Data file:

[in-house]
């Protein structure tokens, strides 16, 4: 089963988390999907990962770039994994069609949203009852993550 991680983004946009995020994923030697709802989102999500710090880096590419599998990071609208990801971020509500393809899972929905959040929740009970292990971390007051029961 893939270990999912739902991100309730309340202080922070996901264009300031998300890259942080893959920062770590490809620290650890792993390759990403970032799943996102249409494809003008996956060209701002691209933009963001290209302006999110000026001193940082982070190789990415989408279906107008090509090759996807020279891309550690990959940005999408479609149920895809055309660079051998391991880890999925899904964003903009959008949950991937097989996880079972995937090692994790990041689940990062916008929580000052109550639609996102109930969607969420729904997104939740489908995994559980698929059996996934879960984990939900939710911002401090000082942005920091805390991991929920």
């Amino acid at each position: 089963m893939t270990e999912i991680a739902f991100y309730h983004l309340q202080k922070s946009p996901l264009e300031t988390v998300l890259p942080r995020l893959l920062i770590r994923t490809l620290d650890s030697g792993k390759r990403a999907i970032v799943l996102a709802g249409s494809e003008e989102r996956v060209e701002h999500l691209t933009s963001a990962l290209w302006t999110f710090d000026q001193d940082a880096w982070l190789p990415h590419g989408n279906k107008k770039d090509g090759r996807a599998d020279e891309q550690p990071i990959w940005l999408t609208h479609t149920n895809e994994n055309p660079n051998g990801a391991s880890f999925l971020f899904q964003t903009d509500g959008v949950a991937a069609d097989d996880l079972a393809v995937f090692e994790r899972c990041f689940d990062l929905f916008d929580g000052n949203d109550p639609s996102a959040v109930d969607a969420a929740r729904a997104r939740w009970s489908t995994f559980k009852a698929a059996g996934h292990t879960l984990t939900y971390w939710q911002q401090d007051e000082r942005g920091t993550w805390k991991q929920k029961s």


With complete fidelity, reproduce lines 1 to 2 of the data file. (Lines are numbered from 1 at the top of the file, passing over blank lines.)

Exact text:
[in-house]
């Protein structure tokens, strides 16, 4: 089963988390999907990962770039994994069609949203009852993550 991680983004946009995020994923030697709802989102999500710090880096590419599998990071609208990801971020509500393809899972929905959040929740009970292990971390007051029961 893939270990999912739902991100309730309340202080922070996901264009300031998300890259942080893959920062770590490809620290650890792993390759990403970032799943996102249409494809003008996956060209701002691209933009963001290209302006999110000026001193940082982070190789990415989408279906107008090509090759996807020279891309550690990959940005999408479609149920895809055309660079051998391991880890999925899904964003903009959008949950991937097989996880079972995937090692994790990041689940990062916008929580000052109550639609996102109930969607969420729904997104939740489908995994559980698929059996996934879960984990939900939710911002401090000082942005920091805390991991929920």